Dear Kid Whisperer,
Any thoughts on what do to with the student who is an ‘A’ student but likes to ask questions to derail your whole lesson? I have tried one-on-one conversation, parent phone call, limiting his questions per class as well as changing his seat, emphasizing positive behaviors, and using consequences. What am I missing? -Elizabeth, Hoboken, New Jersey
I have been there as a teacher and I was that student. I actually remember my friends asking me to get the teacher off-track so they would take a break.
The reason this savvy kid is still intentionally being a jerk is that he has found a loophole: he can mask his intentional disruption of the class as authentic inquiry into the subject matter, however thinly veiled this might be. For anyone out there thinking, “Aww, he’s just asking questions so he can learn, everyone can learn, but not in the same way and blah, blah blah…” I say that you, Elizabeth, know when he’s jerking you around, so you, Elizabeth, get to decide when this nonsense needs to stop.
This smart, savvy kid is weighing the amount of attention (from peers, parents, and you) and work avoidance he gets versus the amount of suffering that occurs when he derails the class. Parent calls home and long conversations will also make the behavior worse because they increase the level of attention.
Once you minimize the attention, neutralize the work avoidance, and maximize the suffering, he will get… wait for it… WORSE!
That’s right, his behavior will get worse because being a little jerk has worked for him for a long time: he’s not just going to stop. He will do what has worked (being awful) for most of his life, so he will try just being a jerk more and with more enthusiasm. You will just have to stick to your guns and keep using consequences delivered with calm empathy.
What you are doing now is too time consuming and complicated. You are a teacher: your life is complicated enough. First, here is one simple intervention:
When he asks a question that you know to be attention-seeking or “class-stopping” instead of information-seeking, simply say, ONCE, “I only answer information-seeking questions.” After that, for the rest of the year, when the kid (or anyone else) asks these kinds of questions, simply ask the following question: “What kind of questions do I answer?” And immediately move on. Don’t even look at him as soon as you know that the question is not information-seeking.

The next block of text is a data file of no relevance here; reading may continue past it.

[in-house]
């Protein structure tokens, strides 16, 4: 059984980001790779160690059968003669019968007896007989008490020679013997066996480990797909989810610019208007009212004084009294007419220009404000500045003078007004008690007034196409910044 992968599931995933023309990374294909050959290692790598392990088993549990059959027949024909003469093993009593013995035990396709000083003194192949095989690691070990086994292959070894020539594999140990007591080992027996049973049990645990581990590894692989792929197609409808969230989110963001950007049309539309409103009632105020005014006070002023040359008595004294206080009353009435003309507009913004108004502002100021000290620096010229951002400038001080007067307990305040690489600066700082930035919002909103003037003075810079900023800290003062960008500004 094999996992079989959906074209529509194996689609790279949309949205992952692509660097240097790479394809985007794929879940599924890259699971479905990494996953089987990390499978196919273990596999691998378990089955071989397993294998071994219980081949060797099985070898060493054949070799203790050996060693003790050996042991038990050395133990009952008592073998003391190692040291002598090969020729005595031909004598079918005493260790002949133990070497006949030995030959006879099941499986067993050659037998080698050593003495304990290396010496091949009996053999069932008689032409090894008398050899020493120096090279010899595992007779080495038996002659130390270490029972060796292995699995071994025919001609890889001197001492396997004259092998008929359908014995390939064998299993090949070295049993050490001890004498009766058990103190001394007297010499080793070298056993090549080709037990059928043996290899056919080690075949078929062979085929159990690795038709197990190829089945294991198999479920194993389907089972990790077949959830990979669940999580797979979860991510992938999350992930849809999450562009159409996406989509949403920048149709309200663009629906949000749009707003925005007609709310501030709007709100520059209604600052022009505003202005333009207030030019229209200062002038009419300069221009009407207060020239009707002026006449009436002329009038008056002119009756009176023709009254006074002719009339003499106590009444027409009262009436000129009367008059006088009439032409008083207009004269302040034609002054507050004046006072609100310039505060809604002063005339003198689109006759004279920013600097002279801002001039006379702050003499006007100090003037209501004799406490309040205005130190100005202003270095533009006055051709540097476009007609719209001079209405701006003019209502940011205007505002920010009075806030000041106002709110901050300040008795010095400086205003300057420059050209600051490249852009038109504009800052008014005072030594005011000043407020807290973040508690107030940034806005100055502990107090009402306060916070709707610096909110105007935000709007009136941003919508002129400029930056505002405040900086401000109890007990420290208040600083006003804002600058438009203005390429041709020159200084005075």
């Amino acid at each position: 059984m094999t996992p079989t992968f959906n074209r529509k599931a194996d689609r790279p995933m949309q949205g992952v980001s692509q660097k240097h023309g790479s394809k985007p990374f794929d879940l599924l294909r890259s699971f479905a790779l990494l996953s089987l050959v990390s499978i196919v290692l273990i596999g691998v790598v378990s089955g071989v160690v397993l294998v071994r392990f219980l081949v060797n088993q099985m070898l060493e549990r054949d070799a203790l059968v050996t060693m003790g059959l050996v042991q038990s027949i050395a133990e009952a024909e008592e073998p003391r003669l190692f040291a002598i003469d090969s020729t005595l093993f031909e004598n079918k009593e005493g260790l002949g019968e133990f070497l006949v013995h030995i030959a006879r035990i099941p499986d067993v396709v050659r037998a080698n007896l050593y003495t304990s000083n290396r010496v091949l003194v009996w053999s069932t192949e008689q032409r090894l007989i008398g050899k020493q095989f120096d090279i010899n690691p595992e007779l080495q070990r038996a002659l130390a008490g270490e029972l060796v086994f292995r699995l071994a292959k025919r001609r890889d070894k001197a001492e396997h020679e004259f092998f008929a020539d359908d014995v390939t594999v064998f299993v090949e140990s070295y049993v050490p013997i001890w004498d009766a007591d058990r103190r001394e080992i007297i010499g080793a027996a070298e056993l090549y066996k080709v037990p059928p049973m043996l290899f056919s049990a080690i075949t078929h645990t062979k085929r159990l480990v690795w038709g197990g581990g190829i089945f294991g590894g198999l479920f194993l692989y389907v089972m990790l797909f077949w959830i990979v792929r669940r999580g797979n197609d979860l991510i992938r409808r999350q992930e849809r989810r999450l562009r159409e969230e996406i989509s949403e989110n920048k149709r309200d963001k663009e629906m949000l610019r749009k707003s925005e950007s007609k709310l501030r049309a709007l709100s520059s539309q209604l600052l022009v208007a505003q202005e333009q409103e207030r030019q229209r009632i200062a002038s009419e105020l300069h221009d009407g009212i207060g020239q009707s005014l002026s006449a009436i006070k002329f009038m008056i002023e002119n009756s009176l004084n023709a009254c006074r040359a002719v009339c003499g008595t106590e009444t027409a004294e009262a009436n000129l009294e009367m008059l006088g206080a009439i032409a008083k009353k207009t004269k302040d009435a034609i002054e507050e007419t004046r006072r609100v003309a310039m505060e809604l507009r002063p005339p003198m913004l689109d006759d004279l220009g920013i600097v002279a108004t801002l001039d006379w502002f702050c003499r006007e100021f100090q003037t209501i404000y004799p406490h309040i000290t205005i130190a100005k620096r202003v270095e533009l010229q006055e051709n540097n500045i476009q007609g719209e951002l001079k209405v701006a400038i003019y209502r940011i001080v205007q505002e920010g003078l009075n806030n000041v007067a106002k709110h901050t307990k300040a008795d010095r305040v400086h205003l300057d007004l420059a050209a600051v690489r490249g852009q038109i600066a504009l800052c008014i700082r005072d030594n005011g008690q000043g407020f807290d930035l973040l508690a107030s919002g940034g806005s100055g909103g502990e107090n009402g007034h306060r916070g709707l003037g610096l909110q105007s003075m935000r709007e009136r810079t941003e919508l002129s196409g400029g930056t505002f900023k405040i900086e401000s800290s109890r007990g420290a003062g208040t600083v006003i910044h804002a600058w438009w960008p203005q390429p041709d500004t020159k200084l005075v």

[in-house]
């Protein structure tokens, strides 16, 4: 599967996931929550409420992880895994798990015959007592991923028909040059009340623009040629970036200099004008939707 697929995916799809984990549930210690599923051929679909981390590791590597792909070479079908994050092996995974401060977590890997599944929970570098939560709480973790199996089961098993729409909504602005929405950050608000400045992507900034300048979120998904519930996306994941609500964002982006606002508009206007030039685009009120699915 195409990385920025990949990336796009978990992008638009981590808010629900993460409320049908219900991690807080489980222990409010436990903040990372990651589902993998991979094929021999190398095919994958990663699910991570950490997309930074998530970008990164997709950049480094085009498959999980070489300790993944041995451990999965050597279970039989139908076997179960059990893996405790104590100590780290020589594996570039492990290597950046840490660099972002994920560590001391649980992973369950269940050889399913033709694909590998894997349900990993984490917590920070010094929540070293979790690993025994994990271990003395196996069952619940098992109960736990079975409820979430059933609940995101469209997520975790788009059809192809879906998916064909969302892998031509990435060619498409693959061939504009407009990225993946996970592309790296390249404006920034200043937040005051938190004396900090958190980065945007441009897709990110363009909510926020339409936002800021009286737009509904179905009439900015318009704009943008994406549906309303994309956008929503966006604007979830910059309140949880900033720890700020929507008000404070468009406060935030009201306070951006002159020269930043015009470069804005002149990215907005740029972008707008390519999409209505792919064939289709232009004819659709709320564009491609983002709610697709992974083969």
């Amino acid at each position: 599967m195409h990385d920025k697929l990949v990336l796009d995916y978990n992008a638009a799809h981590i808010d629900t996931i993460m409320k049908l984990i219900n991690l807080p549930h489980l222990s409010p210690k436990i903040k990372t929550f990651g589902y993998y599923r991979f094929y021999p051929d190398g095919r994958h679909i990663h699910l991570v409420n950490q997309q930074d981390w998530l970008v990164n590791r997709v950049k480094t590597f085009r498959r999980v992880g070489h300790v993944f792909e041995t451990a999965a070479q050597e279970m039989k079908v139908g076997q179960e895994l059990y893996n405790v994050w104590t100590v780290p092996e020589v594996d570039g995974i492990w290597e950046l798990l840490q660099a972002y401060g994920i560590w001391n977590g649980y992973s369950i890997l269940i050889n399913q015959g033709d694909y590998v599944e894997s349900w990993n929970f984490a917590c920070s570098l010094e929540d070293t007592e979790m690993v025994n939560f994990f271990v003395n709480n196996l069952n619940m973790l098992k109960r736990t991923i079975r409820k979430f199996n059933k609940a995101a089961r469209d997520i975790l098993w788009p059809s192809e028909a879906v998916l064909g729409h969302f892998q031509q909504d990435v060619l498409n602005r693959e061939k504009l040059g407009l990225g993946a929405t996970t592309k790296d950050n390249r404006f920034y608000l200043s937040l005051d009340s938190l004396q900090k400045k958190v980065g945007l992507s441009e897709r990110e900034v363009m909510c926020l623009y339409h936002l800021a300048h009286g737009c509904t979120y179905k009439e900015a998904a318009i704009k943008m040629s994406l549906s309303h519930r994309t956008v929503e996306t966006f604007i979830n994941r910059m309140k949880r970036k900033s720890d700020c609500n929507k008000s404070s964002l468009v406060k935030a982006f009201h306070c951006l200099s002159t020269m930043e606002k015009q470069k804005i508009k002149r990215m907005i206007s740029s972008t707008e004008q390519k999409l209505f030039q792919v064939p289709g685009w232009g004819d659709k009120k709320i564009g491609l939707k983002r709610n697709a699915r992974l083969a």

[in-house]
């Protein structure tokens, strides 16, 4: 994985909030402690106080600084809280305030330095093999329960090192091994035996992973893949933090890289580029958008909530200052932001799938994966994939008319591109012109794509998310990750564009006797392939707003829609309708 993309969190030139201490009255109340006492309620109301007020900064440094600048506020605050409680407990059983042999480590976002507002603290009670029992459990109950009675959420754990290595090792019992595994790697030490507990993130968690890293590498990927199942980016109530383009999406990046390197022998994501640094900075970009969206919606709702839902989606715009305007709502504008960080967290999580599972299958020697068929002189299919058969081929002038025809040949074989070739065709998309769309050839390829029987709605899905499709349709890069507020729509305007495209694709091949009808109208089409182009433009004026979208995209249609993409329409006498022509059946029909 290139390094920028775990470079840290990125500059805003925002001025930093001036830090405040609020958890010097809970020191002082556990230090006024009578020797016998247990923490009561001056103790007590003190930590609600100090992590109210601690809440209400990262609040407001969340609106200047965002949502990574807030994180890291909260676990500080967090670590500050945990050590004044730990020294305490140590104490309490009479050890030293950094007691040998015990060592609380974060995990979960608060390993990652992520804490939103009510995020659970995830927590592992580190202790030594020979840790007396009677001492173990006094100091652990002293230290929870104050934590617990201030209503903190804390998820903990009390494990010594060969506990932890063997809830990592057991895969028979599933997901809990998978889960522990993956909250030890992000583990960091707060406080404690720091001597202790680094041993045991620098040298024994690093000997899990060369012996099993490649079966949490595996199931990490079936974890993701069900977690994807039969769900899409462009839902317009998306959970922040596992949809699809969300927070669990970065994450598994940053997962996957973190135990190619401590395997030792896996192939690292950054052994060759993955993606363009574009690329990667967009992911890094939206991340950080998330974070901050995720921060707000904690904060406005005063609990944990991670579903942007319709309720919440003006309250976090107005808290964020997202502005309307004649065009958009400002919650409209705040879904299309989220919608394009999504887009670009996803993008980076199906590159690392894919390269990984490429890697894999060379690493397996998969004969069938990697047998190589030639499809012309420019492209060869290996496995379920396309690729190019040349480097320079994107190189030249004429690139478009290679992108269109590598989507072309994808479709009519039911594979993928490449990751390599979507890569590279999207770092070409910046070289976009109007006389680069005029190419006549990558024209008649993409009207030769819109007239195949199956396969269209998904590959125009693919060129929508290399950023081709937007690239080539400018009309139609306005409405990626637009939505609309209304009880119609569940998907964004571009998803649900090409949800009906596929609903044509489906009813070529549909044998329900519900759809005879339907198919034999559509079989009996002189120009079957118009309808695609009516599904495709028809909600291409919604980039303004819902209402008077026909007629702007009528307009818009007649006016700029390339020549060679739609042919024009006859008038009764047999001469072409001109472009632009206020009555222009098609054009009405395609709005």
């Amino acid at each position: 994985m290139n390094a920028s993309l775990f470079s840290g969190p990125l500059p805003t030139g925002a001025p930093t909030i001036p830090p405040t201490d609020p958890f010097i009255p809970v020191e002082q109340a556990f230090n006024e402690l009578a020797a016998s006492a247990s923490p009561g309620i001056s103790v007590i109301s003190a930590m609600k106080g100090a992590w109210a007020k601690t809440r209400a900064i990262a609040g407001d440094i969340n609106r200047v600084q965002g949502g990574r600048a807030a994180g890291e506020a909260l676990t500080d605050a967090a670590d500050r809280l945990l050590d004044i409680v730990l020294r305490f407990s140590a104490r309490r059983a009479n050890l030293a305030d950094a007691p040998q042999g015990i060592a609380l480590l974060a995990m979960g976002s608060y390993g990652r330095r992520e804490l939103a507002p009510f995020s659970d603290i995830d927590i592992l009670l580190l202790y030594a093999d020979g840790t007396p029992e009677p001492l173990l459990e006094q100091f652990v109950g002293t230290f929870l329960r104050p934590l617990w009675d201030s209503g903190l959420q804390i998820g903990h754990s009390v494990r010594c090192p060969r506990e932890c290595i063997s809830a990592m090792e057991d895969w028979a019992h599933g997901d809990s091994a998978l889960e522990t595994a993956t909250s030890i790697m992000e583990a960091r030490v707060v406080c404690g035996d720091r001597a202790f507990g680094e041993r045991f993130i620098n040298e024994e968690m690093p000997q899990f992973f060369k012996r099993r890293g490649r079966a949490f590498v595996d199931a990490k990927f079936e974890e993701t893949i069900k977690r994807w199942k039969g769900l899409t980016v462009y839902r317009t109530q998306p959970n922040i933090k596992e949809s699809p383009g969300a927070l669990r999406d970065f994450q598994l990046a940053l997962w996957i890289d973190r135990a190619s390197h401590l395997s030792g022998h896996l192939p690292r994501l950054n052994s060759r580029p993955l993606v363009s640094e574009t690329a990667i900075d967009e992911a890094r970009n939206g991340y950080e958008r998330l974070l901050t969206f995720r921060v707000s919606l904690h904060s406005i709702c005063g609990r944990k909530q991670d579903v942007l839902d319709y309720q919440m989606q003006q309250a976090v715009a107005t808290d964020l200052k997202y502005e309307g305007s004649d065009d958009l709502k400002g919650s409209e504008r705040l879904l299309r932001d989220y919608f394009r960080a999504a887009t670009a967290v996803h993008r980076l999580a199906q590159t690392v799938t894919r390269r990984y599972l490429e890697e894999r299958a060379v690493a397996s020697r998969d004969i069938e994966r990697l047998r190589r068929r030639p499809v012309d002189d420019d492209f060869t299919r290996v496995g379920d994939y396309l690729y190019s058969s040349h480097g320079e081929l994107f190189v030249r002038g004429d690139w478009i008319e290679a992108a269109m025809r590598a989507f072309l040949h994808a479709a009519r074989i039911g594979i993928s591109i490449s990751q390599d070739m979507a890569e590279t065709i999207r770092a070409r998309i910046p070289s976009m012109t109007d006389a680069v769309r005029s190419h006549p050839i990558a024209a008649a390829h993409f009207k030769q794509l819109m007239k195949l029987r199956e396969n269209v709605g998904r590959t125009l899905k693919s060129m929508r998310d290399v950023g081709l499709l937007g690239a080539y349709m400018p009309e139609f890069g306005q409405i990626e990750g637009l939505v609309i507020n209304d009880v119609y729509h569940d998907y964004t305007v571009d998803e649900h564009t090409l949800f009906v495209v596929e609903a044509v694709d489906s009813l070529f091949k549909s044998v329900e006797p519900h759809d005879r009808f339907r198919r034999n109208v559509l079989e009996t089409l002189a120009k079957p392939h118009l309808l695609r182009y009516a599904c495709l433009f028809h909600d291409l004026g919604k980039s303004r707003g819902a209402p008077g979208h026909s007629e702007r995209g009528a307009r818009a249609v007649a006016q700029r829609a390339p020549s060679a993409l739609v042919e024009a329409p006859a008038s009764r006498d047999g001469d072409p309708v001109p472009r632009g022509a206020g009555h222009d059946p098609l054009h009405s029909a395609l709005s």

At first, this intervention probably won’t stop the negative behavior, so you will have to use consequences that will allow him to solve the problem that he caused. Here is how I would make it so derailing the class is no longer worth his while. Notice I deal with the problem later during non-instructional time, with no kids in the room.
Kid Whisperer: Oh, boy. It really stresses me out when you purposely try to stop our lessons.
Kid: I was only trying to ask a legitimate question regarding the lesson at hand.
Kid Whisperer fights the urge to explain that World War II was in no way impacted by the use of weaponized flatulence.
Kid Whisperer: Oh, boy. I’m simply going to ask that you de-stress me by doing something for me. I have been stressed about having to clean the front and back covers of all of the books in the classroom library and deep cleaning the shelves. So instead of me doing it, you will. You can go back to having this time for yourself as soon as you have de-stressed me. Thanks.
Kid: But I don’t want to.
Kid Whisperer: I know, and I appreciate you doing it anyway.
When a behavior causes the kid to suffer instead of getting what he wants, he will stop… right after getting worse!